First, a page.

This is Ssangyong’s freshly-revised seven-seat SUV. Most notably, the Rexton’s previously crude styling has had some much-needed ointment applied, specifically with the aim of coaxing a prettier nose out of the previously prehistoric front end.
No amount of fresh slap could save its squared-off rear haunches from offending the eye, but this is at least a facelift in the right direction. The interior gets a brush up too; a light dusting of soft touch trim and chrome surrounds have appeared on the dash, presumably intended to close the gap to the Kia Sorento.
When we last met the Rexton, it was powered by a hand-me-down Mercedes motor; as of the back end of 2015 there’s a 176bhp 2.2-litre diesel that replaced the previous 2.0-litre, now available as a six-speed manual or Mercedes-sourced seven-speed auto.
That’s about as far under the skin as the modifications go. The Rexton’s body still sits on ladder frame – the smaller Korando remains Ssangyong’s only monocoque – and, while it defaults to driving the rear wheels for better economy, can still power all four the old fashioned way via a dash mounted dial. Despite being ditched elsewhere in the segment, low-range gearing remains a standard feature.
The Rexton’s capabilities off-road, its physical size, seven-seats and a reasonable amount of kit (remote locking, cruise control, heated windscreen, automatic air-con and Bluetooth are all included) are the obvious selling points, and SsangYong is shifting them cheap.
The Rexton starts at £23,500 for the SE model that gets climate control, auto-dimming rear-view mirror, electric windows, cruise control, Bluetooth, USB connectivity and keyless entry as standard.
The EX adds rear parking sensors, heated and electrically adjustable front seats, a leather upholstery and 18in alloys. While topping the range, the ELX also includes front parking sensors, two tone leather, sat nav and rear heated seats, but is only available as a five-seater.
There's no denying that, on the road, the Ssangyong feels a little archaic. The last equivalent body-on-frame car we tested was a decade-old Jeep Grand Cherokee, and the Rexton barely feels a generation removed from it. The uncanny body shimmy, like a jelly fish haphazardly tacked to an oak tabletop, is unmistakable on any surface, at any speed.
The ride isn’t ruinously bad – given time, you adapt (regress?) into the Rexton’s gambol, and merrily loll about with it – but anyone switching from a monocoque-bodied SUV will wonder at the untidiness of it all.
The steering follows suit; over assisted into weightlessness, it needs be cranked almost to a half-turn before it will finally oblige. A quicker setup or better directness would hardly be appropriate given the Rexton’s structural reluctance to swiftly change direction, but the logic of it doesn’t prevent every junction becoming a necessary blur of palmed on and palmed off steering wheel input.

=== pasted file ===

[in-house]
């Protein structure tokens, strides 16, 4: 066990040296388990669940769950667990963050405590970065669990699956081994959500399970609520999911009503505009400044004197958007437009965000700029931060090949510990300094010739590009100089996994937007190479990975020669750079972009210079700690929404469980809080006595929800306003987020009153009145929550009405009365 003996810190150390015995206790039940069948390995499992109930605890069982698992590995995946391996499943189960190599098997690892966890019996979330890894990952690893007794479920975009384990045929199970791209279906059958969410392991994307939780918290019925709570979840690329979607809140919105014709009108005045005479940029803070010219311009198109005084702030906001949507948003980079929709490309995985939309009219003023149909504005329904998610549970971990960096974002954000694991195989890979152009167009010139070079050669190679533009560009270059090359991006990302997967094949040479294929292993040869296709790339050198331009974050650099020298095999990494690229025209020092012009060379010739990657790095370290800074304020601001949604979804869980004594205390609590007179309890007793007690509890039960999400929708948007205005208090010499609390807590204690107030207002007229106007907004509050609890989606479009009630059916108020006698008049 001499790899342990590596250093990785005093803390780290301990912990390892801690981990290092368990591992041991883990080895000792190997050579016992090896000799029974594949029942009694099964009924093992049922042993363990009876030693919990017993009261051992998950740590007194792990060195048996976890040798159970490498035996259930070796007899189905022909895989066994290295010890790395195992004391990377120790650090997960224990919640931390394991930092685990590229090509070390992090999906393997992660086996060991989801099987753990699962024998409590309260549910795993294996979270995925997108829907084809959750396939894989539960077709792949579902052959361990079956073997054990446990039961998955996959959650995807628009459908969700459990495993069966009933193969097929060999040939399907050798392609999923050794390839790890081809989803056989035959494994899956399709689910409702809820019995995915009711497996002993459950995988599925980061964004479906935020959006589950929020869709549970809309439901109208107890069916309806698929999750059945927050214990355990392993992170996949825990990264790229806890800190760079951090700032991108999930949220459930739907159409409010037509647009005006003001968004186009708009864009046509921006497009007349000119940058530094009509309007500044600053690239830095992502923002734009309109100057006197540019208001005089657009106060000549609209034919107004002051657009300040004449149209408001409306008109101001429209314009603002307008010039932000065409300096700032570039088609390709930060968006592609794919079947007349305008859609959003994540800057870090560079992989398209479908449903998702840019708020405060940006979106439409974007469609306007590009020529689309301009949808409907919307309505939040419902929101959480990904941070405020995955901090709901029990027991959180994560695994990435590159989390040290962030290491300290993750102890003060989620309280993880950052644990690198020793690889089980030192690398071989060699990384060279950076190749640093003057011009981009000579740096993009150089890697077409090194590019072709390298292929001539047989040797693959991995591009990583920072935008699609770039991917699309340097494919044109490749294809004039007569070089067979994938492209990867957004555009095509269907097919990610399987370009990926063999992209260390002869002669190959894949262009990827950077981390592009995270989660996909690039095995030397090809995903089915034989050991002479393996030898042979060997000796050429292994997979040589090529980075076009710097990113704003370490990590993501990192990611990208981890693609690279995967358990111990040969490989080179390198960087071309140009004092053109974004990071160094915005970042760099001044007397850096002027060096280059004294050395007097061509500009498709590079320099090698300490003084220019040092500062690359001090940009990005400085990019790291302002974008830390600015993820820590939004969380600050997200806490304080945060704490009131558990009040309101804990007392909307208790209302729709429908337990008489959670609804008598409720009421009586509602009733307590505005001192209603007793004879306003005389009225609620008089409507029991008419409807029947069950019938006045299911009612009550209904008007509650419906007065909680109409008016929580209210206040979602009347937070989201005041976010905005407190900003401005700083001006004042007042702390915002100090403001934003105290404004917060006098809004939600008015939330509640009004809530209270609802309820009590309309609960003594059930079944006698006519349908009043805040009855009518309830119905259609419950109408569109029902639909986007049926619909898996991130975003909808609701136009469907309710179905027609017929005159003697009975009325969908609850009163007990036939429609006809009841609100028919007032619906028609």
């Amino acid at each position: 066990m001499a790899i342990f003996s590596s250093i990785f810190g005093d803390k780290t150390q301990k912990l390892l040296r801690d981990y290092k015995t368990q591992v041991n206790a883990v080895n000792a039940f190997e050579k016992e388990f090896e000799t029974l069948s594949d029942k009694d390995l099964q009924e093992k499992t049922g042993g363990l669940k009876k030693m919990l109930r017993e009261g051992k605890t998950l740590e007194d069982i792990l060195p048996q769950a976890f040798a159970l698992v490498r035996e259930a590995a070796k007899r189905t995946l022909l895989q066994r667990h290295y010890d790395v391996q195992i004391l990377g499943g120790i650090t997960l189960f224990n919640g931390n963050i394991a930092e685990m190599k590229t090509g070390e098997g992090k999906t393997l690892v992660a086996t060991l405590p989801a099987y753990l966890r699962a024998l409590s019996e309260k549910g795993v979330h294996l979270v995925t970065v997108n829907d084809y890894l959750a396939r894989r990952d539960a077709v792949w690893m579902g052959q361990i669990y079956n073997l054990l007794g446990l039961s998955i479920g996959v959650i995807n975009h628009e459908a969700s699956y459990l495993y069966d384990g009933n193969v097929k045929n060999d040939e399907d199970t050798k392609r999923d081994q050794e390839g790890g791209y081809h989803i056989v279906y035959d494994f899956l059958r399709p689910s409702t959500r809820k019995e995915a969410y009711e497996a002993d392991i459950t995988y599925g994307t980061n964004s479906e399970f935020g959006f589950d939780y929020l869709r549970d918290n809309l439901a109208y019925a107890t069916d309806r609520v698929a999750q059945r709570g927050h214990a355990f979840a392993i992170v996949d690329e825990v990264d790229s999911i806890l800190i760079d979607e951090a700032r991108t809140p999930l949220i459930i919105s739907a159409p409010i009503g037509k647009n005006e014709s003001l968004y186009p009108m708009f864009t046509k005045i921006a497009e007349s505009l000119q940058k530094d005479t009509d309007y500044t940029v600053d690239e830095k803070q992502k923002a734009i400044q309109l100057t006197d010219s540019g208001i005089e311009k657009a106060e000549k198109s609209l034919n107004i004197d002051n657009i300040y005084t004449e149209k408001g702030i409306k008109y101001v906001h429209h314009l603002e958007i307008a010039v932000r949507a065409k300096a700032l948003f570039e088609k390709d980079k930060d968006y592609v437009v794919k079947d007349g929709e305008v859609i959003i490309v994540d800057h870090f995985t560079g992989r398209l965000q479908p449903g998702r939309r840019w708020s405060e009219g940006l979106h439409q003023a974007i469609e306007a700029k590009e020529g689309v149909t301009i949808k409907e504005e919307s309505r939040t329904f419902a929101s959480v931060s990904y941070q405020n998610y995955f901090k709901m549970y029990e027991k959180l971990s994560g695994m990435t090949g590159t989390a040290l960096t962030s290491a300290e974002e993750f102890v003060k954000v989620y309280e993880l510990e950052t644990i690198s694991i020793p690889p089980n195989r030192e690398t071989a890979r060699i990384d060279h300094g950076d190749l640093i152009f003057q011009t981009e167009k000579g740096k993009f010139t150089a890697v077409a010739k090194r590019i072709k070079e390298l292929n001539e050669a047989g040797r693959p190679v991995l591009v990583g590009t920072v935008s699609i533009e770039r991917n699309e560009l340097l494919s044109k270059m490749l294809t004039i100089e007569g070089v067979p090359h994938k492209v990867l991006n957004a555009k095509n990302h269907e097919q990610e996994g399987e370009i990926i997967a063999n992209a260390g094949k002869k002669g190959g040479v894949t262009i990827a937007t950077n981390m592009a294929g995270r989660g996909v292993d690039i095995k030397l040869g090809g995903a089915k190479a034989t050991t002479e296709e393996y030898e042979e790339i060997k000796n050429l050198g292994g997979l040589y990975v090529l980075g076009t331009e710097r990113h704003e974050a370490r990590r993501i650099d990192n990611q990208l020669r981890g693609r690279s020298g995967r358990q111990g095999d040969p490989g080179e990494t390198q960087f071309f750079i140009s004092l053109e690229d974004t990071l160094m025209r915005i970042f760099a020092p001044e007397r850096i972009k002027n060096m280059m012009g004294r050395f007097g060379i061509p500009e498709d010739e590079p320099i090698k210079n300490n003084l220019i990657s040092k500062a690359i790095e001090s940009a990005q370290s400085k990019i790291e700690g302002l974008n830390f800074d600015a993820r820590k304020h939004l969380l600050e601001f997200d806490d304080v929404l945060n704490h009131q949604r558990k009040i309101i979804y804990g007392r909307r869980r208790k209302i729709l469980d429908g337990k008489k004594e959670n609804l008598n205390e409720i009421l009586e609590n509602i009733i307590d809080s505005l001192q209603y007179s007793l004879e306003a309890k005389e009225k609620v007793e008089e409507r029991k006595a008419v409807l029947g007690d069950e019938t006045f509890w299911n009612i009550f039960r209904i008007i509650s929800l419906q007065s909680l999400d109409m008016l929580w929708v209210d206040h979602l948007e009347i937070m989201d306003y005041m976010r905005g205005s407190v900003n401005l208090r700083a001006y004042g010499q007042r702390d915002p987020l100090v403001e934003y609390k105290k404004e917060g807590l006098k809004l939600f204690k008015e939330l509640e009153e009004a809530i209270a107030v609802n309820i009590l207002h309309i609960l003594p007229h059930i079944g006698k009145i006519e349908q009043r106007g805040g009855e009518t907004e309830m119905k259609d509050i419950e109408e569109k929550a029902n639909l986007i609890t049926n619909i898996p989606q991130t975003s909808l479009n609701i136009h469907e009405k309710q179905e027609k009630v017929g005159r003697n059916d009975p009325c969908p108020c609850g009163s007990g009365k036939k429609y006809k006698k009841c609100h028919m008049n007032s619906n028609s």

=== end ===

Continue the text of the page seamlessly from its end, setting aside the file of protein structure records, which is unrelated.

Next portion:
It’s probably for the best then that you never approach one carrying too much speed. The 2.2 diesel isn’t the cheapest to run, with the manual returning an official 40.4mpg, which is 2.3mpg better than the auto.
Around you the interior is large and chunky and also stranded in the plastic and appearance of yesteryear. It’s reminiscent of the kind of low-rent Korean effort that Kia and Hyundai used to crank out before they invested their way to acclaim. Seats six and seven are clumsily packaged beneath a raised boot floor too, but in comfort and capacity, they are strictly for temporary accommodation.
Should you buy one? For the road, for the family? No. Cheaper than the opposition it might be, but the seven-seat Kia Sorento is easily worth the premium you pay over the price of the Ssanger. However, it’s worth mentioning that Ssangyong has apparently earned a decent reputation in agricultural circles, and – in a mud-caked equation – it’s a different story. Pause for a second to let the transfer case do its bit, and the Rexton, even on buttery road tyres, devours unmade countryside.
Its low-range capability, along with a manual function on the gearbox, is the open secret here, helped along by burly enough ground clearance, hill descent control and, of course, the basic ruggedness of the ladder chassis. The heavy duty nature of the latter also assists in towing applications, allowing the Rexton to pull 3000kg behind it – a whole metric tonne more than an automatic Sorento.
Tough, cheap and backed by an unlimited five-year warranty, the appeal to those who couldn’t care less about ride comfort or performance or interior niceties isn’t hard to fathom. And thought of as an outward bound tool – gristly and abused – it’s rather easy to like the Rexton.
Subaru, for all its current warts, built a whole brand on similar foundations. Ssangyong has time yet to do a better job of convincing the rest of us, a process that probably needs to begin with the new Rexton coming in 2017, previewed by the LIV-2 concept car at the 2016 Paris motor show.